One of the main things I missed during lockdown was getting in the water and going for a swim in the sea.
Obviously I know we are still technically ‘locked down’ but since restrictions have eased slightly, we’ve been making the most of it by getting in the water as much as possible! I think when you live in Cornwall and have to put up with our long miserable winters, we definitely do still appreciate being by the sea when summer finally does roll around, but this year even more so.
We definitely won’t ever take it for granted, that’s for sure!
And I am of course aware of our privilege to live so near to the coast in the first place, knowing full well that not everyone is nearly as fortunate, which has made it really hard to keep up with posting here on the blog recently! Until I posted about BBQs last week it had been over a month since I published something… which is probably the longest dry spell in The Cornish Life history 😬.
A lot of my readers are based in cities and currently aren’t able to come and visit Cornwall, so it’s been hard to strike a balance between sharing ‘inspiration’ content while making sure I don’t come across as oblivious/tone deaf/insensitive/braggy etc.
I always want this to be a place where I can share my adventures in a positive way that excites & inspires people, so I will keep doing what I’m doing for now and hopefully keep up the motivation to do so during this weird time!
Anyway, what is wild swimming?
As you probably can guess by the name, wild swimming refers to swimming outdoors in nature – usually in the sea, lakes or rivers. Obviously if you’re just referring to swimming in the sea, I’d probably just call that ‘sea swimming’ (or if you live in Cornwall, just ‘going for a swim’!), but the ‘wild swim’ term encompasses other bodies of water too, and is a bit of a buzzword at the moment so thought I’d use it in this post anyway.
It’s totally legal to do as long as you’re not on somebody’s private land, but it’s important that you know you can actually swim there safely. Whilst rivers and lakes may not have the same currents, waves and tides as swimming in the sea, they have their own risks and dangers so definitely do your own research before you go.
A misconception about wild swimming is that you have to go in just swimwear (ie. a bikini, swim shorts, costume etc.) because a large part of the whole concept is being close with nature etc. I always see photos of people looking all natural and chilled out going for a wild swim in just a bikini – which looks cool and whimsical – but mate, the Atlantic ocean is COLD 🥶😂. You can totally still wear a wetsuit and call yourself a wild swimmer!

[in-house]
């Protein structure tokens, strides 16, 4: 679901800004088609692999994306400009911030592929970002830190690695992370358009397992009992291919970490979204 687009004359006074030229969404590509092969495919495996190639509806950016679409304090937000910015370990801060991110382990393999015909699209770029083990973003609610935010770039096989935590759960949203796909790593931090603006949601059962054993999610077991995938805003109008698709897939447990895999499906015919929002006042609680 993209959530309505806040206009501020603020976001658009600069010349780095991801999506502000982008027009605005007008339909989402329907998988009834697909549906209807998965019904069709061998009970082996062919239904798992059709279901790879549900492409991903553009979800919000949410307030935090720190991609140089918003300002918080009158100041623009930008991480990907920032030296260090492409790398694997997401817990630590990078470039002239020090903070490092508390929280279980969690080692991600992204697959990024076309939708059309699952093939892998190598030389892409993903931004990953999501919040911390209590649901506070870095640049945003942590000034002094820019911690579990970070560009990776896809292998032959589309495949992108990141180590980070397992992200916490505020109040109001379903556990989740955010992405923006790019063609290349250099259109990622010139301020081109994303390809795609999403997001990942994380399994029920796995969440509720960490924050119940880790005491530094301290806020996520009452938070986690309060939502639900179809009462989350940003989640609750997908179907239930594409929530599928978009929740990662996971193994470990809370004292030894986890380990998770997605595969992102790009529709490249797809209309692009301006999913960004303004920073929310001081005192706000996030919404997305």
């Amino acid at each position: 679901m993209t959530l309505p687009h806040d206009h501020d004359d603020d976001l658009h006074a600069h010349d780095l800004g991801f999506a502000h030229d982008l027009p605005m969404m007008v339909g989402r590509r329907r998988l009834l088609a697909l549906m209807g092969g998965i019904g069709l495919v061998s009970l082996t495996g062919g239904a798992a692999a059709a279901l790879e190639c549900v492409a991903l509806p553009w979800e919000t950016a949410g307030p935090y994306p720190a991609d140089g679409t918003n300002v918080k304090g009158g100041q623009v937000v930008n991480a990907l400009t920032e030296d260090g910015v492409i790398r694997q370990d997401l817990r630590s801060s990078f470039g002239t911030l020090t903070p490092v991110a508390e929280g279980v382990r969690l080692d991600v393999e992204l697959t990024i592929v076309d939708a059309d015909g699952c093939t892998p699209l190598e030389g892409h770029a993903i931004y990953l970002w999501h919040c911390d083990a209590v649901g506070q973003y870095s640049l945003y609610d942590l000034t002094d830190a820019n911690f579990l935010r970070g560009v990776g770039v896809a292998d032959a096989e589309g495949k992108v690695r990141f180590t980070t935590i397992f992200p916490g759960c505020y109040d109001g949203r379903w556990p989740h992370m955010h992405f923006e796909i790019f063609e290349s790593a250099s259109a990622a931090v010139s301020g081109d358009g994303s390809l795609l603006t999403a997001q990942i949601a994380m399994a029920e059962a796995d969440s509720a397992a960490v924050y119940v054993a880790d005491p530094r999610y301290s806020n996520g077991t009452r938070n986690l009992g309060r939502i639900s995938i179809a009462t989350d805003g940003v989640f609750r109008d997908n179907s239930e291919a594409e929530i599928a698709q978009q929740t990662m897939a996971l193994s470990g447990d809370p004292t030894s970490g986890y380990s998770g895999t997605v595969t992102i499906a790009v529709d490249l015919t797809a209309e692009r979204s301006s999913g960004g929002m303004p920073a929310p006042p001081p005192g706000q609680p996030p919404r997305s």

Also, if you’re not the world’s best swimmer and you want to just have an enjoyable splash about taking it easy, don’t be embarrassed to bring some kind of floatation device, like a small bodyboard…
Yes, I’m mainly saying this to myself.
If you want some cool wild swim vibes and inspiration, definitely check out Sophie Hellyer’s ‘Rise Fierce’ wild swimming movement on Instagram.
Why wild swim on Cornwall’s South Coast?
You can of course wild swim anywhere but I’d recommend Cornwall’s South coast vs. the North coast on most days. Obviously the weather, tides, and swell fluctuates but as a general rule, the North coast is usually a bit rougher and wavier (perfect for surfing) and the South coast is usually more still and better for swimming (with places like St. Ives often being an exception with still, sheltered waters, and the coast around the Lizard/Porthleven being another exception as the currents here are often too dangerous to swim).
Definitely check Magic Seaweed to see the forecast of where you want to go, and do some research online first.
When there is a larger swell, or there are strong rip currents, it can get very dangerous to swim. If you want to swim at a lifeguarded beach, always stay between the red and yellow flags (check out my full post on beach safety here), but at the moment because of the COVID-19 lockdown, most of our beaches are not being lifeguarded, so it’s better not to attempt it if you’re unsure.
Where are the best wild swim spots in Cornwall?
Now always remember I am a South Cornwall girl (different to ‘south coast’ vs ‘north coast’ – I mean I don’t often go further Newquay/St. Austell for exploring!), so I can’t speak to the many beautiful destinations that North Cornwall has to offer.
But, I definitely prefer the sea around Falmouth for swimming in, as it’s quite sheltered and usually pretty still. Or of course, you can try one of Cornwall’s stunning rivers – the River Fal or Helford River. These are my favourite places to wild swim, because they are truly so peaceful and have a really magical feel about them.
I’m not going to share any exact locations in this post, but hopefully that gives you an idea of the rough area. If you want a really brilliant location-based guide to wild swimming in Devon & Cornwall, I highly recommend the Wild Guide book* – a must have for any wild swimmer!
Do you love wild swimming? Leave me a comment with your favourite place!